Selkirk College turned down the heat at its campuses this winter in an effort to reduce our energy consumption. Students were encouraged to put on a sweater to stay warm and the results were impressive. Submitted photo

Selkirk College’s Sweater Day was an energy saver

‘Small adjustment resulted in big savings’

CASTLEGAR – This past winter, the heat at the Castlegar, along with Nelson’s Silver King and Tenth Street campuses was turned down by two degrees to conserve energy and show Selkirk College’s commitment to lowering our carbon footprint.

Students and staff were encouraged to wear a sweater to show their support for energy conservation at this second annual event. “This small adjustment in our temperature on campus resulted in big savings,” says Sustainability Coordinator Laura Nessman. “In Castlegar, we saved 8.2 gigajoules (GJ) of energy. That is nearly 25% savings for just that one day.”

That amounts is approximately 0.41 tonnes of C02, which is equivalent to: • A home’s energy use for two weeks • Commuting daily from Nelson to the Castlegar campus for one month • Eliminating beef from your diet for eight months “These changes to our heating practices can have significant savings. Imagine if we lowered the heat by only one degree, throughout our entire heating season,” says Nessman.

During Sweater Days on each campus, Fair Trade hot chocolate and tea were offered as well as chances to win prizes by playing Spin the Wheel of Sustainability. Trivia questions were related to energy conservation and climate change to help increase awareness. Selkirk College appreciates the efforts of everyone on campus in supporting sustainability. FortisBC was also on board and donated some excellent prizes.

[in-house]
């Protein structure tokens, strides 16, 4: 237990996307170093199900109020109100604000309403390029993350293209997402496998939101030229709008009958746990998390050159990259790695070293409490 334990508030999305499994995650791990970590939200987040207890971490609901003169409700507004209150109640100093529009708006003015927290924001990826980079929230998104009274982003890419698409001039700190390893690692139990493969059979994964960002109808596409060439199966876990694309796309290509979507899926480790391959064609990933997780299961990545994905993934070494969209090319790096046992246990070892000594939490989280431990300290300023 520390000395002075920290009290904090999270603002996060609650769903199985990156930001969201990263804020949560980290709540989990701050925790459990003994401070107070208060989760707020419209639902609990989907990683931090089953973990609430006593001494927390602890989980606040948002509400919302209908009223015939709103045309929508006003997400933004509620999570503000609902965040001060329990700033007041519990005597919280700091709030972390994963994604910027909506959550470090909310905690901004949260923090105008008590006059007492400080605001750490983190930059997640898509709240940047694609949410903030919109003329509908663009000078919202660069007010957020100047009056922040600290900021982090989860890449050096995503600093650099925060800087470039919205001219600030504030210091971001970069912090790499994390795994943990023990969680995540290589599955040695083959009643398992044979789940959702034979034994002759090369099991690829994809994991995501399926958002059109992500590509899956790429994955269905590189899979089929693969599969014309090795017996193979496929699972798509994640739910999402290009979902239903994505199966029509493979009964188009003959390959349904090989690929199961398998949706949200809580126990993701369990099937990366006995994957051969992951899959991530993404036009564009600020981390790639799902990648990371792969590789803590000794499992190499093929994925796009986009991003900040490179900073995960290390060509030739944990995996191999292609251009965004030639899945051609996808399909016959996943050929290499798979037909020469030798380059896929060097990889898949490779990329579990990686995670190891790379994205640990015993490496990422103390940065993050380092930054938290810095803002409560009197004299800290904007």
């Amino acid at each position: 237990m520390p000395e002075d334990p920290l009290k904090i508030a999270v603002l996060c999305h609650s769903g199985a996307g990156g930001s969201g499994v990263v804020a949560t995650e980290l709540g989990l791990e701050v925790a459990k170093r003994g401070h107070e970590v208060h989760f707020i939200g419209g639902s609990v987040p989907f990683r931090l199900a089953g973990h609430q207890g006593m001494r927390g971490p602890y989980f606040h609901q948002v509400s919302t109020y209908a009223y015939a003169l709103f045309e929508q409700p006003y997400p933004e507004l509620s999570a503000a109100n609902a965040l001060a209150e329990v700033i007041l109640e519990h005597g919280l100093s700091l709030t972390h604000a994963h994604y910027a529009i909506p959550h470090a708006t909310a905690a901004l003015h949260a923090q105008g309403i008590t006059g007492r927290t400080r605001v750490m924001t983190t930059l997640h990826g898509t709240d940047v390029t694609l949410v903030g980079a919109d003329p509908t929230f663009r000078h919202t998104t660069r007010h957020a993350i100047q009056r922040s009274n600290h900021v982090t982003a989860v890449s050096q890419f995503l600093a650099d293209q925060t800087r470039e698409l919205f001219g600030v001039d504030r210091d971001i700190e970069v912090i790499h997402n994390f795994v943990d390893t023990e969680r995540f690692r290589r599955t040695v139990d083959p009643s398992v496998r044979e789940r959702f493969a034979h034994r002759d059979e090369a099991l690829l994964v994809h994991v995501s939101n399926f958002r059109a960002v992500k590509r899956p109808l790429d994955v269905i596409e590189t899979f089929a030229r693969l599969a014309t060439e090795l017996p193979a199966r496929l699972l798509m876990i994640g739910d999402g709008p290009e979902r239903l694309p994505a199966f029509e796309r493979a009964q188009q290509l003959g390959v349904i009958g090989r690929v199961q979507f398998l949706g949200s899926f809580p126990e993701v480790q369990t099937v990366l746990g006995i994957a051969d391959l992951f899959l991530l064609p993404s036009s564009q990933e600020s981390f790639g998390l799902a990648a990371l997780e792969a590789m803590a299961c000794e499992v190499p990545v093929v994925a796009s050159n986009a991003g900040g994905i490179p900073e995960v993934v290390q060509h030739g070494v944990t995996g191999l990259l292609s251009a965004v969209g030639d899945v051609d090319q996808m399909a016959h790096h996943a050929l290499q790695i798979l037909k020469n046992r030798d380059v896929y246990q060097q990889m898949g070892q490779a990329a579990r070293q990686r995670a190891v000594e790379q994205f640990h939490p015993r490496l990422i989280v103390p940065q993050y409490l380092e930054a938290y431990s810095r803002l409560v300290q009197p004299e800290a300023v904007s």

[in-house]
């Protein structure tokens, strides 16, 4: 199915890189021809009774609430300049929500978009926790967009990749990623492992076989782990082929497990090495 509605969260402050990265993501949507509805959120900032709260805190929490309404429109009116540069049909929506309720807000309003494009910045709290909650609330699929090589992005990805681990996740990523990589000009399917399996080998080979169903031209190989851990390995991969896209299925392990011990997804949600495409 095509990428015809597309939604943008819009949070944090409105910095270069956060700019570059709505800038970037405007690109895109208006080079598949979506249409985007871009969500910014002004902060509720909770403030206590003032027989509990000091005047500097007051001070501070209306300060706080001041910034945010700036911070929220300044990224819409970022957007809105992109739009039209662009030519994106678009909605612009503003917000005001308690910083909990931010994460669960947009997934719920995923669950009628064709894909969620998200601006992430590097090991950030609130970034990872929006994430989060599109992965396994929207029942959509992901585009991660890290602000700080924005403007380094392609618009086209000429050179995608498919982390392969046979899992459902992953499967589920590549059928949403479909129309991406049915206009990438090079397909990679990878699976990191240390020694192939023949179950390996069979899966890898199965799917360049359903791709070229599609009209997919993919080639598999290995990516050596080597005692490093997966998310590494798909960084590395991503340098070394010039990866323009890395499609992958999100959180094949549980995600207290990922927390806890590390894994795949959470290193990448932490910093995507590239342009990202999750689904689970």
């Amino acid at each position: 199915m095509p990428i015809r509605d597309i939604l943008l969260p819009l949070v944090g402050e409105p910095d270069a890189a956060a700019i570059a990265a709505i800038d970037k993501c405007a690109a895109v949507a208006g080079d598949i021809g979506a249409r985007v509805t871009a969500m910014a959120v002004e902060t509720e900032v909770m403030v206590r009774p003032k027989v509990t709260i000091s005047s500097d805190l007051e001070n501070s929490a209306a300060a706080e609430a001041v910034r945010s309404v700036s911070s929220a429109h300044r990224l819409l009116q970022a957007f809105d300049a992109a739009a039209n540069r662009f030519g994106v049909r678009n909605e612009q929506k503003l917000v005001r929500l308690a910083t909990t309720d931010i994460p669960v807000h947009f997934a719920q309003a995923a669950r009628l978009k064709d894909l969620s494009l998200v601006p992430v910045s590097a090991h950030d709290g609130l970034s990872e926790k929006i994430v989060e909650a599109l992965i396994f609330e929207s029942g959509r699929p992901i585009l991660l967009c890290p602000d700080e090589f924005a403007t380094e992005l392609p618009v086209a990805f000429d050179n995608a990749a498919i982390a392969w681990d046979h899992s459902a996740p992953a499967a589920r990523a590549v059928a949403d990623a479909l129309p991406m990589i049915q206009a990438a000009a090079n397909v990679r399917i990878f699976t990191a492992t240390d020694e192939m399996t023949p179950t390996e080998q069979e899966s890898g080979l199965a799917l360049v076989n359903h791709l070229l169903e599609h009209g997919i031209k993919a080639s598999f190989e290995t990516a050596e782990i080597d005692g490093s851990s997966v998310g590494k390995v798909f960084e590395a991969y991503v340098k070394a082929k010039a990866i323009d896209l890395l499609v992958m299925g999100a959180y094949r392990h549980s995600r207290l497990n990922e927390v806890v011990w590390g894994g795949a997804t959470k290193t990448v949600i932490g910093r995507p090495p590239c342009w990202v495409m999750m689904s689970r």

Just Posted

Kootenay fires grow — more evacuation alerts

Syringa fire prompts evacuation alerts plus HWY 3 closure and U.S. fire crosses into B.C.

Evacuation alert for Syringa and Deer Park

The Syringa Creek Fire grew Saturday resulting in evacuation alerts.

‘Beauty amongst such tragedy:’ B.C. photographer captures nature’s trifecta

David Luggi’s photo from a beach in Fraser Lake shows Shovel Lake wildfire, Big Dipper and an aurora

Castlegar bridge designed by architect of collapsed Italian bridge

Riccardo Morandi designed the Kinnaird Bridge, which is part of Highway 3.

Smoky skies force flight cancellations

Air quality in West Kootenay also a health concern

‘We will not forget:’ Thousands attend funeral fallen Fredericton officers

Hundreds of officials marched in the parade, which included massed band, several police motorcycles

Lions give up late TD in 24-23 loss to Argos

B.C. falls to 3-5, fumbling away last-minute chance in Toronto

Eagle tree cut down legally a 1st for B.C. city

Planned eagle preserve ‘a first for City of Surrey’

Smoky skies like a disappearing act for sights, monuments around B.C.

Haze expected to last the next several days, Environment Canada said

Smoke scraps Nelson’s MS Bike Challenge

The annual fundraising event cancelled its cycling Saturday because of poor air quality

Canadians react to death of former UN secretary-general Kofi Annan at age 80

Nobel Peace Prize-winning former UN leader died early Saturday following a short illness

44 drownings so far this year in B.C.

Lifesaving Society urging caution to prevent deaths while on lakes, oceans and in pools

Some of B.C.’s air quality levels worse than Jodhpur, India

Okanagan, northern B.C. seeing some of the worst air quality globally

Most Read